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Old July 3rd, 2006, 07:33 PM   #1
bikerdude
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OT..... Securing Laptop Computer Files

Hi,
With all the news about goverment agencys and different buisness companys loosing their laptops or having them stolen, I wonder what I should do to prevent data theft. No, I'm not transporting other peoples bank or credit card info. I do transport to and from work data files that are important to me and my company though. These files are backed up regularly so I won't be in a real bind if the files if lost or stolen. Would a theif be able to cheat my company out of any real money if they got their hands on the files? I doubt it. I still think I should try to be one step ahead of the crooks. If for no other reason than my personal files. I dont want to have to buy one of them fancy IBM laptops with the fingerprint reader. I want something I can add to my existing laptop. I want something that will protect the files through 2 layers. Layer 1 should be hardware device that prevents hard drive from working unless it is plugged in (usb or parallel port). Layer 2 should be a password to prevent booting the machine and or file encription. Is anyone else doing this? Can anyone recommend a device or software package to prevent data theft?
Thanks for reading
BD
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Old July 3rd, 2006, 08:03 PM   #2
geniusintraining
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I have a system bios password and then a network password, if they can get by the bios password then they are very good....but they will also be disappointed that there is absolutely nothing but useless information on it

Any 1/2 *** hacker can get by the network...
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Old July 3rd, 2006, 08:12 PM   #3
monkeyhead
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Your best bet is to simply encrypt your files and use a strong passwords (not based on dictionary words with combos of upper/lower case and numbers) that you change regularly.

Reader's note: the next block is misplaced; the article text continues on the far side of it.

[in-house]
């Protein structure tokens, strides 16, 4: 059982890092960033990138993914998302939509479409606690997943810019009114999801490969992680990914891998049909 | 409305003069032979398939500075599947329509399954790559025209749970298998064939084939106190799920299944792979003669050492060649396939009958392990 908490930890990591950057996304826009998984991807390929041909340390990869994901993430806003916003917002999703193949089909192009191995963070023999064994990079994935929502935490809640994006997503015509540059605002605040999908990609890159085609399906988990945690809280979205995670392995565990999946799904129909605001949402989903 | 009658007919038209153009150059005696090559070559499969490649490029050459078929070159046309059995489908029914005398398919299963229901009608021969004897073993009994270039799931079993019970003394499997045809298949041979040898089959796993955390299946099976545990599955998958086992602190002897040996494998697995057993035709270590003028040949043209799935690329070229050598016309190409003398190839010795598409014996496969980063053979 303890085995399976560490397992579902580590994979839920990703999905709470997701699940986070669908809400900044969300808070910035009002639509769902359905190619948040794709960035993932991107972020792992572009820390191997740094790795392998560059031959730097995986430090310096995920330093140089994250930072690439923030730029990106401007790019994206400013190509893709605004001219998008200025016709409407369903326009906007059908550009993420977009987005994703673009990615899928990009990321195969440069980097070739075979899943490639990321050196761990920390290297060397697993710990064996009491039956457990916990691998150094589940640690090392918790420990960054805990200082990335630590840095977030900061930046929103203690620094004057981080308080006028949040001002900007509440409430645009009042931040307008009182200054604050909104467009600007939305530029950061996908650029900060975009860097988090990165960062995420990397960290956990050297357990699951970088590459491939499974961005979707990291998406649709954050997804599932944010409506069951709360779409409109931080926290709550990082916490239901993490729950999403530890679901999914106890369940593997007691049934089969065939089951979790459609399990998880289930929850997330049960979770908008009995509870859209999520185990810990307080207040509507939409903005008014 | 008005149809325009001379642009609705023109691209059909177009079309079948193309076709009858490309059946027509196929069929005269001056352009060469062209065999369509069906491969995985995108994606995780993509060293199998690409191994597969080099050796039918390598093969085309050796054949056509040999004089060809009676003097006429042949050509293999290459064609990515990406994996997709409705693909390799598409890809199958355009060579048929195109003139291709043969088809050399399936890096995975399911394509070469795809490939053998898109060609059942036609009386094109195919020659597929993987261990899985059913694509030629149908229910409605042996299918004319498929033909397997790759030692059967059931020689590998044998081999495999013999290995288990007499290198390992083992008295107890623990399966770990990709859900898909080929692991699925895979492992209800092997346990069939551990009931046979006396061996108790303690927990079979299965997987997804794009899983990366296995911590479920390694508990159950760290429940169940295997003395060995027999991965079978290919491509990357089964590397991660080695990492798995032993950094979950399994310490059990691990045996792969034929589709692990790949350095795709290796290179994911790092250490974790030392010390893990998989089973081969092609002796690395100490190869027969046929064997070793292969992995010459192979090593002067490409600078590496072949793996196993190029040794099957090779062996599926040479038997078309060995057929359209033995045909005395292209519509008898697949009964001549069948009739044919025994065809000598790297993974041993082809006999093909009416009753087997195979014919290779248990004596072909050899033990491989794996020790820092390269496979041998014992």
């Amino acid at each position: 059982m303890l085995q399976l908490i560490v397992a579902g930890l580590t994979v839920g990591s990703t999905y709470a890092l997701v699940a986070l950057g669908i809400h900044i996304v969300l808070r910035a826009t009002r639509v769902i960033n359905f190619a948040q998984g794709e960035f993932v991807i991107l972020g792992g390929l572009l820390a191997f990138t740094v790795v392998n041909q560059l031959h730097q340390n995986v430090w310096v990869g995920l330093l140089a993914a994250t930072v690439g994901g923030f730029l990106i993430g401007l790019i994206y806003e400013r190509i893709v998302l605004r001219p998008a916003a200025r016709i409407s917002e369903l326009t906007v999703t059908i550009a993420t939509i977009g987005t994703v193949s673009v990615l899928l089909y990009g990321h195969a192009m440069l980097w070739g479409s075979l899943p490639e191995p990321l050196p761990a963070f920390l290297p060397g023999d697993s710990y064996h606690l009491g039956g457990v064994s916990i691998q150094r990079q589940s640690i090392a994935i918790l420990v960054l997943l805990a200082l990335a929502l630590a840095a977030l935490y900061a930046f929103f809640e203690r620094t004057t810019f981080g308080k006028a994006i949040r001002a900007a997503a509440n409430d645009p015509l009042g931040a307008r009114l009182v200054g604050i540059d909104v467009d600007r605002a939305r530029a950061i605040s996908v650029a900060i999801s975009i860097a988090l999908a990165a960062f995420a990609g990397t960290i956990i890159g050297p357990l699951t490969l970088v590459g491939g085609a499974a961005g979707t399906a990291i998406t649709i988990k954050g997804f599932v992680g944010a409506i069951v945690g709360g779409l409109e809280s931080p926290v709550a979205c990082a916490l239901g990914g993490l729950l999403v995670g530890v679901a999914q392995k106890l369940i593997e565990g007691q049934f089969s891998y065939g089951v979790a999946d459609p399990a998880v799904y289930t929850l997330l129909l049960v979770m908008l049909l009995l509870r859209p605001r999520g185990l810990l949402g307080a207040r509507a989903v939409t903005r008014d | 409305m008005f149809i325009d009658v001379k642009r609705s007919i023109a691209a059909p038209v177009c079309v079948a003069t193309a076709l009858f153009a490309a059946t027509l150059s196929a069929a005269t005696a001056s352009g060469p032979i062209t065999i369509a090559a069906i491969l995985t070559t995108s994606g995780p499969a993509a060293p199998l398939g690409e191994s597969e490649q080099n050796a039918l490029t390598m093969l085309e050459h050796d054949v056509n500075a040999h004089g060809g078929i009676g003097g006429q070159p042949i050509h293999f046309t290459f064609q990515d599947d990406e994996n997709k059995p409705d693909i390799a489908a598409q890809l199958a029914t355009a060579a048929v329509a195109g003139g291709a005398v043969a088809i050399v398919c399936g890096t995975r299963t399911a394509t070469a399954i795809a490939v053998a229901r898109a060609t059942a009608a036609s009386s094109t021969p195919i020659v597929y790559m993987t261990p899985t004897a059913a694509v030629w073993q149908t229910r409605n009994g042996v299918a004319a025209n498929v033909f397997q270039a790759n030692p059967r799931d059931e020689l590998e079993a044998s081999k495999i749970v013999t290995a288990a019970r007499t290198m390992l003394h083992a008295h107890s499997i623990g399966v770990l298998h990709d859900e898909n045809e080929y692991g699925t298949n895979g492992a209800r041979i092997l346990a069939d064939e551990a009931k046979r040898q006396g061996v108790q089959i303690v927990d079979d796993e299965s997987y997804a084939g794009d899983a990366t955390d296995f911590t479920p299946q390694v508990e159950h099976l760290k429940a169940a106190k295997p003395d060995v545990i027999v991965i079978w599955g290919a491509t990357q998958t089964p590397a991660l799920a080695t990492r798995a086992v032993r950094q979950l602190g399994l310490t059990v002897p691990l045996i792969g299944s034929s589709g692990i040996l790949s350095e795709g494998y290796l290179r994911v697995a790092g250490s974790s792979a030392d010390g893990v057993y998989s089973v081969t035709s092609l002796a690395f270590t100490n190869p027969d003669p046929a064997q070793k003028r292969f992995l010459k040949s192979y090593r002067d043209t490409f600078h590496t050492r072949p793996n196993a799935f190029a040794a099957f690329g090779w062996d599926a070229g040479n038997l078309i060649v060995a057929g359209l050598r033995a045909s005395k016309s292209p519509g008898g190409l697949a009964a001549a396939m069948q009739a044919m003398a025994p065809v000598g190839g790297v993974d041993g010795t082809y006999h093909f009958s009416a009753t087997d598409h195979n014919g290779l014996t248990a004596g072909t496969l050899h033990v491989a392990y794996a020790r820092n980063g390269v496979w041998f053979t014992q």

If they have physical access to the laptop and really want to get at your data, they can get around all the hardware roadblocks you're proposing by pulling the drive out and mounting it as a slave in another system. Plus bios passwords are usually easily reset with a jumper on the mainboard.
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Old July 3rd, 2006, 08:38 PM   #4
bikerdude
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Hi,

I was just doing some reading over at PCWORLD & they suggest not storing important info on the machine, but instead using a portable flash drive. Turns out these flash drives have fingerprint scanners built in! Sounds like it would work for 1 Gig or less of private data storage. There is a 2 gig unit for sale for $53 bucks. Seagate has a new hard drive in the works (2007) that encripts the entire drive internally. Not sure how that will turn out. Yeah the bios password can be reset by removing the battery for a while. The hard drive can be removed and installed as a slave in another machine also. But an encripted flash drive that requires a finger print and password? Is that an easy hack too? How hard is it to get by the Windows XP Pro file encription? If it's really secure then I'll just stick to that.
BD
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Old July 3rd, 2006, 08:41 PM   #5
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Quote: